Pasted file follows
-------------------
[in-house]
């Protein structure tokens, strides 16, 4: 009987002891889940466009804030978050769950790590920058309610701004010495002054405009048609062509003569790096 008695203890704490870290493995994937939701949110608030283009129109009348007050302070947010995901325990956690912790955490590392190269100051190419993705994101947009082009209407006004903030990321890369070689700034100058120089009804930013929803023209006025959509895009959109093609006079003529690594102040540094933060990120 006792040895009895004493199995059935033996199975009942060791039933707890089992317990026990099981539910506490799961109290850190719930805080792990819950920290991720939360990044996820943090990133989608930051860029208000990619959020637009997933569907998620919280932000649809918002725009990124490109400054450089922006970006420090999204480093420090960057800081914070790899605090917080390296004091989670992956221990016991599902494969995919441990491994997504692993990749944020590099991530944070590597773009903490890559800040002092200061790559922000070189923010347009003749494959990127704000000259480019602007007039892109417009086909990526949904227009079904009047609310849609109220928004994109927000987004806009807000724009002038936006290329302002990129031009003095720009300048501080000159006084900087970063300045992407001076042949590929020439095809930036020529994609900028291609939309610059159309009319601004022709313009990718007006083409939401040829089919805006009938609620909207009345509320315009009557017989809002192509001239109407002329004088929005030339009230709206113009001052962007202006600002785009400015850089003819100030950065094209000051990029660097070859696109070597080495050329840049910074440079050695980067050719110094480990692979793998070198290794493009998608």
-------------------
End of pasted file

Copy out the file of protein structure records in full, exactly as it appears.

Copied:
[in-house]
């Protein structure tokens, strides 16, 4: 009987002891889940466009804030978050769950790590920058309610701004010495002054405009048609062509003569790096 008695203890704490870290493995994937939701949110608030283009129109009348007050302070947010995901325990956690912790955490590392190269100051190419993705994101947009082009209407006004903030990321890369070689700034100058120089009804930013929803023209006025959509895009959109093609006079003529690594102040540094933060990120 006792040895009895004493199995059935033996199975009942060791039933707890089992317990026990099981539910506490799961109290850190719930805080792990819950920290991720939360990044996820943090990133989608930051860029208000990619959020637009997933569907998620919280932000649809918002725009990124490109400054450089922006970006420090999204480093420090960057800081914070790899605090917080390296004091989670992956221990016991599902494969995919441990491994997504692993990749944020590099991530944070590597773009903490890559800040002092200061790559922000070189923010347009003749494959990127704000000259480019602007007039892109417009086909990526949904227009079904009047609310849609109220928004994109927000987004806009807000724009002038936006290329302002990129031009003095720009300048501080000159006084900087970063300045992407001076042949590929020439095809930036020529994609900028291609939309610059159309009319601004022709313009990718007006083409939401040829089919805006009938609620909207009345509320315009009557017989809002192509001239109407002329004088929005030339009230709206113009001052962007202006600002785009400015850089003819100030950065094209000051990029660097070859696109070597080495050329840049910074440079050695980067050719110094480990692979793998070198290794493009998608």